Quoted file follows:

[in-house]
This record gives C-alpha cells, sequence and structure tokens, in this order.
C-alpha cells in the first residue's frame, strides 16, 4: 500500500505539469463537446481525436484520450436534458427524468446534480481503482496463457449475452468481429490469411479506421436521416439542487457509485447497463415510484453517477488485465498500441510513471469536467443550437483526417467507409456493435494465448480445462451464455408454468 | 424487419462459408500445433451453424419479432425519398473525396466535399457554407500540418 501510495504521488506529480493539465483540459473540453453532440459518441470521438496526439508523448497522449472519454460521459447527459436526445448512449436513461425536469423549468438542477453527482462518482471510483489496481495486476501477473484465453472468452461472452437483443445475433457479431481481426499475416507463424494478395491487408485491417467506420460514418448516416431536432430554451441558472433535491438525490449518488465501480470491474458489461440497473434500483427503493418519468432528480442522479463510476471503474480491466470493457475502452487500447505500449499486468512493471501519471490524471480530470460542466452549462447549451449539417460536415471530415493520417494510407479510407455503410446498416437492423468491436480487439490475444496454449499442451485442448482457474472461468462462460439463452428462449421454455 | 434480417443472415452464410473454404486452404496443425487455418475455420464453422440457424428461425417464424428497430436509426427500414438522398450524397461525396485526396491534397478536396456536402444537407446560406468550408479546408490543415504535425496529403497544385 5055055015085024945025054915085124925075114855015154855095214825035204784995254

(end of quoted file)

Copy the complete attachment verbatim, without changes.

[in-house]
This record gives C-alpha cells, sequence and structure tokens, in this order.
C-alpha cells in the first residue's frame, strides 16, 4: 500500500505539469463537446481525436484520450436534458427524468446534480481503482496463457449475452468481429490469411479506421436521416439542487457509485447497463415510484453517477488485465498500441510513471469536467443550437483526417467507409456493435494465448480445462451464455408454468 | 424487419462459408500445433451453424419479432425519398473525396466535399457554407500540418 501510495504521488506529480493539465483540459473540453453532440459518441470521438496526439508523448497522449472519454460521459447527459436526445448512449436513461425536469423549468438542477453527482462518482471510483489496481495486476501477473484465453472468452461472452437483443445475433457479431481481426499475416507463424494478395491487408485491417467506420460514418448516416431536432430554451441558472433535491438525490449518488465501480470491474458489461440497473434500483427503493418519468432528480442522479463510476471503474480491466470493457475502452487500447505500449499486468512493471501519471490524471480530470460542466452549462447549451449539417460536415471530415493520417494510407479510407455503410446498416437492423468491436480487439490475444496454449499442451485442448482457474472461468462462460439463452428462449421454455 | 434480417443472415452464410473454404486452404496443425487455418475455420464453422440457424428461425417464424428497430436509426427500414438522398450524397461525396485526396491534397478536396456536402444537407446560406468550408479546408490543415504535425496529403497544385 5055055015085024945025054915085124925075114855015154855095214825035204784995254